Video | Agriculture | Confidence | Economy | Energy | Employment | Finance | Media | Property | RBNZ | Science | SOEs | Tax | Technology | Telecoms | Tourism | Transport | Search

 


UN needs greater global economic role, Clark says

UN needs greater global economic role, Clark says

By Paul McBeth

Nov. 13 (BusinessDesk) - The United Nations needs a greater role in coordinating global economic decisions, with finance ministers attending a beefed up body to ensure not just the largest economies set the agenda, says UN Development Programme chair Helen Clark.

With organisations such the G20, comprising of the world's 20 biggest economies, dominating measures to shore up growth after the global financial crisis, many other states were at risk of being affected without having a voice, Clark said in a lecture in Wellington. That could be eased by a stronger economic body at the United Nations provided it could attract the world's finance ministers to help coordinate a global response.

"A reformed ECOSOC (economic and social council) which attracted finance ministers to its proceedings would also give the UN a more effective forum and voice on economic and financial issues," she said.

Clark was speaking at Victoria University as part of a series on international governance in lecture lecture entitled 'Improving Global Governance: making global institutions fit for purpose in the 21st century'.

When asked how global bodies could improve their ability to respond to shocks such as the global financial crisis, Clark said international entities are probably better prepared now than they had been, but ongoing reform is still needed.

She cited the inability of members to reach meaningful consensus on climate change as a major issue for her as the head of the UN's development programme, but noted an increasing role taken by non-state actors, such as non-governmental organisations and the private sector.

The issue of permanent membership to the UN Security Council, and the veto right held by those members were sticking points for the organisation, and Clark said the recent events in Syria may revive an impetus for change.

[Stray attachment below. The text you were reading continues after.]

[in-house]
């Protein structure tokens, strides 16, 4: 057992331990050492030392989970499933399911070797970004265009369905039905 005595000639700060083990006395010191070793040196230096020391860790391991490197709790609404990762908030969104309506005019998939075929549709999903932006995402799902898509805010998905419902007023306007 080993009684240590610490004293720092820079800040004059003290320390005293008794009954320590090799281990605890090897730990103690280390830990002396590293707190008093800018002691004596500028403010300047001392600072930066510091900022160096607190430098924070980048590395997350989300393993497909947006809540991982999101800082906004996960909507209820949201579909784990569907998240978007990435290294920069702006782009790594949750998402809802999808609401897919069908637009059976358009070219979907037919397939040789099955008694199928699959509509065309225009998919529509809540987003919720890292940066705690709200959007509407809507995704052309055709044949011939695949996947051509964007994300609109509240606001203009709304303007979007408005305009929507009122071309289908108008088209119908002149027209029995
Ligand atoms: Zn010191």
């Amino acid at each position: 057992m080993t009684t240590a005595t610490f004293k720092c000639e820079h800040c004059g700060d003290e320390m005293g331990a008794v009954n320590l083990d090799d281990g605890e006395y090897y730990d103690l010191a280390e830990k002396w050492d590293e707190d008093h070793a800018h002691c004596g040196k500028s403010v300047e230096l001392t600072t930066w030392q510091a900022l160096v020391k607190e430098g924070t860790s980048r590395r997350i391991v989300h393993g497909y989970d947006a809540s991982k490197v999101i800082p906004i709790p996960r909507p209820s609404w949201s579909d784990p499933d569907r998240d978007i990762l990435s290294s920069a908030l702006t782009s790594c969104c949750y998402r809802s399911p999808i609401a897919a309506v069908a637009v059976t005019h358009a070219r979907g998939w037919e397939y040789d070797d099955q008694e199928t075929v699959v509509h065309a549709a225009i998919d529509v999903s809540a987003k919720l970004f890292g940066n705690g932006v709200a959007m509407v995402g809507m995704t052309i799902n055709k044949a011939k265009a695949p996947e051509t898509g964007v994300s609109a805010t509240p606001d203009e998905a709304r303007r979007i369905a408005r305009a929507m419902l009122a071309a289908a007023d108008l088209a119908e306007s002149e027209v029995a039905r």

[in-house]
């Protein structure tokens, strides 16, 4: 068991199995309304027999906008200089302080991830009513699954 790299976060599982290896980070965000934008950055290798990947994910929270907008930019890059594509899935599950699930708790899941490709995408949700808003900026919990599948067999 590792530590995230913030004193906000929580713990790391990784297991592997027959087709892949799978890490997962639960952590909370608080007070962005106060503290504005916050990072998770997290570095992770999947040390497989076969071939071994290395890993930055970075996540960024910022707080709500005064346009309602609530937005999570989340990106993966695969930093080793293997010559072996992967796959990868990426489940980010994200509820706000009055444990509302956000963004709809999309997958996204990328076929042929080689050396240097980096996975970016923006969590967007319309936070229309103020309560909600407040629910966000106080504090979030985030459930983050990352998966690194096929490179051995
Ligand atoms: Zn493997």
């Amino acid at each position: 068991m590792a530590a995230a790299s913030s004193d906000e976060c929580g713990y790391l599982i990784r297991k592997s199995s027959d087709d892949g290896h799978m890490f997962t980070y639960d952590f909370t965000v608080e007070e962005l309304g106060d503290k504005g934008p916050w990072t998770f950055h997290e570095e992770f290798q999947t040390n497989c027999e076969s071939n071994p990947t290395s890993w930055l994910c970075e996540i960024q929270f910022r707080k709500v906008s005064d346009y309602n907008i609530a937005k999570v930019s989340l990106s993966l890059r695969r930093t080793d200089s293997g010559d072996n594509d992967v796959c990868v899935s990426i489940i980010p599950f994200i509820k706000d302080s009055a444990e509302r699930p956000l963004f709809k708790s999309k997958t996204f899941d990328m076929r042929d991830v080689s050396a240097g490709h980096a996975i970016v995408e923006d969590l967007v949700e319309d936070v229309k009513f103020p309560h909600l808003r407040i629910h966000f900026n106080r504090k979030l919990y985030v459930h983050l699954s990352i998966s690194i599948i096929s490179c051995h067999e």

(BusinessDesk)

© Scoop Media

 
 
 
 
 
Business Headlines | Sci-Tech Headlines

 

Consents And Taxes: Trustpower 'very Disappointed' With Judgement

Trustpower is "very disappointed" with a Supreme Court ruling dismissing its bid to claim tax deductions on $17.7 million of project costs in a case closely watched by large-scale infrastructure developers. More>>

ALSO:

Fruitful Endeavours: Kiwifruit Exports Reach Record Levels

In June 2016, kiwifruit exports rose $105 million (47 percent) from June 2015 to reach $331 million, Statistics New Zealand said today. Overall, goods exports rose $109 million (2.6 percent) in June 2016 (to $4.3 billion). More>>

ALSO:

Economic Update: RBNZ Says Rate Cut Seems Likely

The Reserve Bank will likely cut interest rates further as a persistently strong kiwi dollar makes it difficult for the bank to meet its inflation target, it said. The local currency fell. More>>

ALSO:

House Price Action Plan: RBNZ Signals National Lending Restrictions

The central bank wants to cap bank lending to property investors with a deposit of less than 40 percent at 5 percent and restore the 10 percent limit for owner-occupiers wanting to take out a mortgage with a deposit of less than 20 percent, according to a consultation paper released today. More>>

ALSO:

Get More From Scoop

 
 
 
 
 
 
 
 
 
Business
Search Scoop  
 
 
Powered by Vodafone
NZ independent news